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Archive for March, 2013

I had the privilege this morning of preaching a sermon on the resurrection of Jesus Christ called “Peter: Before and After.” Here is a summary of my sermon in one sentence: The resurrection of Jesus Christ changed Peter from a man full of bravado and cowardice to a man full of boldness and courage, and it can do the same for us!

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“What’s the best translation of the Bible? Which one do you recommend?” I hear those questions fairly regularly as a pastor and teacher. Here’s how I usually answer.

The most important feature of any Bible translation is how close it is to the original. If we’re to know what to believe and how to behave, it’s crucial that we have an accurate translation of the Word of God in our language. Translating the very words of God from one language to another is serious business and we want to make sure we’ve gotten it right.

For that reason, essentially literal translations of the Bible are best by far. The New American Standard Bible (1995 Update) probably the most literal of all modern English versions. The English Standard Version is a close second in my opinion. The New King James Version and the Holman Christian Standard Bible are also good.

Slightly farther away from the original meaning of God’s Word are translations that attempt to translate thought-for-thought instead of word-by-word. These would include the New International Version and the New Living Translation.

Versions of the Bible that are farthest away from essentially literal are paraphrases such as The Living Bible and The Message. 

Paraphrases sacrifice accuracy for the sake of readability ans simplicity. Thought-for-thought translations are readable, but often miss important nuances in the original languages. Essentially literal translations are the most accurate and faithful to the original, but sacrifice readability at times.

I recommend the English Standard Version for both its accuracy and readability. I love the New American Standard Bible, but it doesn’t read as smoothly as I would like (even after the 1995 update).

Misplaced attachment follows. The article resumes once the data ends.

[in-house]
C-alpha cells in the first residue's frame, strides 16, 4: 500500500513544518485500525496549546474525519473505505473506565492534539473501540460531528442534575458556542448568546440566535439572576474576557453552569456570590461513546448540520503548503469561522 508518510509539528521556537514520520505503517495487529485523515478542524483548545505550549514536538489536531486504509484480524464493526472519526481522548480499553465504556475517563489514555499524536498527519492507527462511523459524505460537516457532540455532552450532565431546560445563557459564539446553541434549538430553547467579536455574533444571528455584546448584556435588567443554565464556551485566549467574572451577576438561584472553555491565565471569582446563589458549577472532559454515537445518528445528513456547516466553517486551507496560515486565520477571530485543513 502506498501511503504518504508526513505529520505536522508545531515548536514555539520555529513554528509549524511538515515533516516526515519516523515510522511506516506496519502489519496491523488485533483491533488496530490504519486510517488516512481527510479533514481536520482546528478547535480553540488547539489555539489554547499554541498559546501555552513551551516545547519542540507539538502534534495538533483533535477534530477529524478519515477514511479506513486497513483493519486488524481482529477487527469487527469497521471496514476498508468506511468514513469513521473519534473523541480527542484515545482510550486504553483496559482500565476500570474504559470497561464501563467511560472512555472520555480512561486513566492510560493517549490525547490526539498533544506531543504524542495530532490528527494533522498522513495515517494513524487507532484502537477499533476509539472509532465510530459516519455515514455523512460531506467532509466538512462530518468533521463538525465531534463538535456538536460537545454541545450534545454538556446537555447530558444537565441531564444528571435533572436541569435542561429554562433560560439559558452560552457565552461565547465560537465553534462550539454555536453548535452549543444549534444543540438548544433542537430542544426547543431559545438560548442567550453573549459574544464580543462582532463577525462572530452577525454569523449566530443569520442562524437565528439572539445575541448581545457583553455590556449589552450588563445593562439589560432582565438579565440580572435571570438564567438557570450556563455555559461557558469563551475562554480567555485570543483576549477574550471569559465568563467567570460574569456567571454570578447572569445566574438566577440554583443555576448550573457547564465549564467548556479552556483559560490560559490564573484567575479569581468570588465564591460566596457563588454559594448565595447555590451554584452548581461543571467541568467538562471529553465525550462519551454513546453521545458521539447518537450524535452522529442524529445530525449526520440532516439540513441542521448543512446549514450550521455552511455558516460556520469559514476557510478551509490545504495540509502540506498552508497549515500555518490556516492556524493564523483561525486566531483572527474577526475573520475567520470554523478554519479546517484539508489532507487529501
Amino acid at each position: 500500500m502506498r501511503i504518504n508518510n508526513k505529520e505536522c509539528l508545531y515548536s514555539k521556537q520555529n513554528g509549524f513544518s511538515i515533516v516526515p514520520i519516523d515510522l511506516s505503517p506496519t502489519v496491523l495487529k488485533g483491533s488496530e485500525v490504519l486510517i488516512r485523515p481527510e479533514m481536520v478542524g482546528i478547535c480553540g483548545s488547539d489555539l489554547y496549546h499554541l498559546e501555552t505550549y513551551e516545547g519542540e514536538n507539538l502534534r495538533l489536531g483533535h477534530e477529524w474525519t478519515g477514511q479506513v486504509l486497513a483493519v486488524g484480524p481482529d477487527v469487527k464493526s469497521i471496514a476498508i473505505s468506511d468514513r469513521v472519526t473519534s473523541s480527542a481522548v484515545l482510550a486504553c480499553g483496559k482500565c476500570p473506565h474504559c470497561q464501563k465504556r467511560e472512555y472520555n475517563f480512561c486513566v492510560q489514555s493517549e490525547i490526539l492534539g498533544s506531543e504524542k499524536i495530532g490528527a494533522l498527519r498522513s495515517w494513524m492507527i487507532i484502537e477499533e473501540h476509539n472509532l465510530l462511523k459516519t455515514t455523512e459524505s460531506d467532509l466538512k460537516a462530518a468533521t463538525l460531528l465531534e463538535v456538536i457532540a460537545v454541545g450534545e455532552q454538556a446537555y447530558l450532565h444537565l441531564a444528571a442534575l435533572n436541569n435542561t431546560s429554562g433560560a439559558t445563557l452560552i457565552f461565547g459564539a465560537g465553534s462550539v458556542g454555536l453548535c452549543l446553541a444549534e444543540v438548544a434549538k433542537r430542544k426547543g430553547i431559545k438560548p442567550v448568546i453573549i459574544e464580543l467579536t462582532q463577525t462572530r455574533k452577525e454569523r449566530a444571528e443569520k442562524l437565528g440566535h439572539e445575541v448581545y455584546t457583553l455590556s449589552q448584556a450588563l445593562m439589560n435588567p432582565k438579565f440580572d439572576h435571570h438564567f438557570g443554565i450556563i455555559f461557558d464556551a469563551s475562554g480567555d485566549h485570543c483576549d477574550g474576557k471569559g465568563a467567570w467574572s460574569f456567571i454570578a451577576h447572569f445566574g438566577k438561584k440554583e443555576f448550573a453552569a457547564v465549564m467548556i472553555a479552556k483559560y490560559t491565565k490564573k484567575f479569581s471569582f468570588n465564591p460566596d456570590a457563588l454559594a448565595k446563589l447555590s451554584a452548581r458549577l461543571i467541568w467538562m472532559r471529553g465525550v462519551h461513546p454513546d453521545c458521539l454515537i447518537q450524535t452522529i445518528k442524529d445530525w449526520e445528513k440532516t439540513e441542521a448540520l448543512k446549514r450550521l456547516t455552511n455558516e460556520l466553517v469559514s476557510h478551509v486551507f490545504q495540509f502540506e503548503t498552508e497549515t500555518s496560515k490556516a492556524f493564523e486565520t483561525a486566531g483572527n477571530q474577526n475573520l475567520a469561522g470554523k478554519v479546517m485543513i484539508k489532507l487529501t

Having said all of that, my answer is this: The best translation of the Bible is the one you actually read. If you have the most accurate translation of God’s Word ever produced, it doesn’t do you one bit of good if you never open it up and read it.

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This morning, I had the privilege of preaching on the triumphal entry of Jesus into Jerusalem (or Palm Sunday as we know it) from Matthew 21:1-11. Here is a summary of my sermon in one sentence: Jesus is the King we need and the King we have, may we submit to and obey Him.

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I couldn’t watch the TrailBlazer game live last night because I was working on my sermon (some things are more important than my beloved basketball team), so I decided to record it on the DVR. I heard the score before I had a chance to watch the game even though I tried hard to avoid it. The Blazers beat the Atlanta Hawks fro the second straight road win!

Knowledge of the result of the game changed the way I watched it. When the Blazers fell behind by double digits, I wasn’t worried, nervous, or anxious because I knew that, in the end, they’d win. I enjoyed the rookie-of-the-year play of Damian Lillard, the thunderous dunks of J.J. Hickson, and the hot shooting of Wesley Matthews, knowing it would end in a victory. Neither Meyers Leonard getting elbowed upside the head (hard) nor some questionable officiating could shake my optimism. I could watch with a sense of calmness because I knew how the game would end.

Shouldn’t it be the same with my Christian life? I know how it’s going to end, don’t I? Yes, I do! In this life, we know that “God causes all things to work together for good for those who love Him and those who are called according to His purpose (Rom. 8:28). In the next life, we know that, as Christians, we will be with the Lord – “So we are always of good courage. We know that while we are at home in the body we are away from the Lord, for we walk by faith, not by sight. Yes, we are of good courage, and we would rather be away from the body and at home with the Lord” (2 Cor. 5:6-8).